Can you spot these camouflaged Royal Marine snipers? (PHOTOS)

12/13/16 12:01 AM | by

Can you spot these camouflaged Royal Marine snipers? (PHOTOS)

How many of Her Majesty's skrimed up Marine snipers are hidden in this image? (Photos: Royal Marines)

How many of Her Majesty’s skrimed up Marine snipers are hidden in this image? (Photos: Royal Marines)

The elite snipers of the British Royal Marines like long walks on the beach, Mars bars, and stalking across the ground for hours while wearing a bush suit.

The Corps of Royal Marines (RM) is Britain’s amphibious light infantry and, like our own U.S. Marines, are renowned for their service and fighting record. Dating back to 1664, these green beret-wearing sea soldiers are small in number (just 7,500 all told with 750 reserves) but large in stature.

RM Sniper school involves 13 of grueling fieldcraft and exceptional marksmanship. Armed for generations with the L42A1 Enfield sniper rifle– which a Marine marksman used to help disable an Argentine warship in the Falkland Islands in 1982, the current ratchet of the RM precision long range marksman is the Accuracy International L115A3 sniper rifle in .338 Lapua Mag with Schmidt & Bender 5-25×56 PM II LP glass and a suppressor.

The L115A3 is no joke.

The L115A3 is no joke.

How good does their camo have to be?

From the Marines:

The students must approach the target over the course of several hours without being seen by the observers who use binoculars and telescopes.  This usually involves a large amount of crawling.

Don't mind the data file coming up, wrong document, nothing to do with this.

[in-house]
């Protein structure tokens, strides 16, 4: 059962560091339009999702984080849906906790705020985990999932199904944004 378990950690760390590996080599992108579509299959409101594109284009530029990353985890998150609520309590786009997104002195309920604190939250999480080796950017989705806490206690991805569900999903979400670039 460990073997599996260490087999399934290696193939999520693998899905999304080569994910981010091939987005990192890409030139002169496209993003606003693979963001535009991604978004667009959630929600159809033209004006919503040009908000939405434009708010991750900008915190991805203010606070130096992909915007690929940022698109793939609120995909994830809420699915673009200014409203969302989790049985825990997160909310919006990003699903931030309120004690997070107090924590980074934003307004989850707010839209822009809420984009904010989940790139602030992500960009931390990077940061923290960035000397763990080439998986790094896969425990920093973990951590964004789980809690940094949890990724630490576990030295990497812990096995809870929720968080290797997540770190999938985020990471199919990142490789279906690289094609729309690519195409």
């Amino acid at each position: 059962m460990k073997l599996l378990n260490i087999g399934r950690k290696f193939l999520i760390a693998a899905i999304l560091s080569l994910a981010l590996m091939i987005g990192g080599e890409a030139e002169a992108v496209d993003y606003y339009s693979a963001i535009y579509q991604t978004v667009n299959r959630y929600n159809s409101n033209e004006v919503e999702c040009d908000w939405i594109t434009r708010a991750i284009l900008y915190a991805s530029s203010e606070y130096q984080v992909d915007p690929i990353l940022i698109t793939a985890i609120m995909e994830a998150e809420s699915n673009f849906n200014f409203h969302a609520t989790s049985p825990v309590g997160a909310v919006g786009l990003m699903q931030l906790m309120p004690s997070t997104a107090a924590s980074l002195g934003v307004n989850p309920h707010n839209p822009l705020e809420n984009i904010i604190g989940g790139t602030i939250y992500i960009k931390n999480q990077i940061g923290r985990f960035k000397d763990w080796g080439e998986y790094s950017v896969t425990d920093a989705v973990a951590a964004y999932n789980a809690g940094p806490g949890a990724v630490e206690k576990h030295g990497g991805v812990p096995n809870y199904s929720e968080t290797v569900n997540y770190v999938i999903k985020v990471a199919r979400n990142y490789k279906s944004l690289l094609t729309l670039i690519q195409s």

Once the sniper is within a set range of the target ie 500m they set up their final firing position with their rifle on a tripod with a rice bag for stabilisation. They fire once. If the observers can not see them they get a walker to move within 10 metres of the sniper and then he will fire a second round.

If the observers can still not see the sniper the walker will put his hand on his head to see if the observers can pick him out. Following this the walker will check the snipers sight alignment and wind settings are correct and the observers will hold up a paddle with a symbol on it to check that the sniper can actually see them. The observer will ask what range estimation the sniper is declaring, and this must be correct.

If the sniper has passed all these tests he is then allowed to extract out of his position.  If he manages all of this successfully he scores maximum points.

So about that photo:

How many did you get?

How many did you get? Note these poor guys are stalking with SA80’s.

Now that you have it down, how about this one:

5? 10?

5? 10?


Just one. Boom!

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